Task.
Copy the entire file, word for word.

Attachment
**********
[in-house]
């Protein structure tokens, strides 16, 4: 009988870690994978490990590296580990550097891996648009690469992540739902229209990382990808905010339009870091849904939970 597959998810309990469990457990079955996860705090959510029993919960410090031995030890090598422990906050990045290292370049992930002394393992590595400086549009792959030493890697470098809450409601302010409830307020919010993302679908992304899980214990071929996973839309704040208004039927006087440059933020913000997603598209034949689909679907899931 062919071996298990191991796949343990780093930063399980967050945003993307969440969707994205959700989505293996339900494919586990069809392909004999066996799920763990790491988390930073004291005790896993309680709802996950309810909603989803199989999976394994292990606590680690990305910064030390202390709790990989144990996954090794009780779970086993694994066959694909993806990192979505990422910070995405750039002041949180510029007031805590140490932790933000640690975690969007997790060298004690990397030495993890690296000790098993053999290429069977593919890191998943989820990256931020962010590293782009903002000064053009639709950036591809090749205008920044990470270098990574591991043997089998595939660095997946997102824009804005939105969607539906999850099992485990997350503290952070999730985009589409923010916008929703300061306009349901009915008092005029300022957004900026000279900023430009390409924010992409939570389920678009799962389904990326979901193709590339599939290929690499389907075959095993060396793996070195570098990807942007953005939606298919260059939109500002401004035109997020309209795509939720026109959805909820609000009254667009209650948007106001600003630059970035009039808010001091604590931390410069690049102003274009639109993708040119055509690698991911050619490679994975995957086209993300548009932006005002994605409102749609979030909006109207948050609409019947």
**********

[in-house]
């Protein structure tokens, strides 16, 4: 009988870690994978490990590296580990550097891996648009690469992540739902229209990382990808905010339009870091849904939970 597959998810309990469990457990079955996860705090959510029993919960410090031995030890090598422990906050990045290292370049992930002394393992590595400086549009792959030493890697470098809450409601302010409830307020919010993302679908992304899980214990071929996973839309704040208004039927006087440059933020913000997603598209034949689909679907899931 062919071996298990191991796949343990780093930063399980967050945003993307969440969707994205959700989505293996339900494919586990069809392909004999066996799920763990790491988390930073004291005790896993309680709802996950309810909603989803199989999976394994292990606590680690990305910064030390202390709790990989144990996954090794009780779970086993694994066959694909993806990192979505990422910070995405750039002041949180510029007031805590140490932790933000640690975690969007997790060298004690990397030495993890690296000790098993053999290429069977593919890191998943989820990256931020962010590293782009903002000064053009639709950036591809090749205008920044990470270098990574591991043997089998595939660095997946997102824009804005939105969607539906999850099992485990997350503290952070999730985009589409923010916008929703300061306009349901009915008092005029300022957004900026000279900023430009390409924010992409939570389920678009799962389904990326979901193709590339599939290929690499389907075959095993060396793996070195570098990807942007953005939606298919260059939109500002401004035109997020309209795509939720026109959805909820609000009254667009209650948007106001600003630059970035009039808010001091604590931390410069690049102003274009639109993708040119055509690698991911050619490679994975995957086209993300548009932006005002994605409102749609979030909006109207948050609409019947």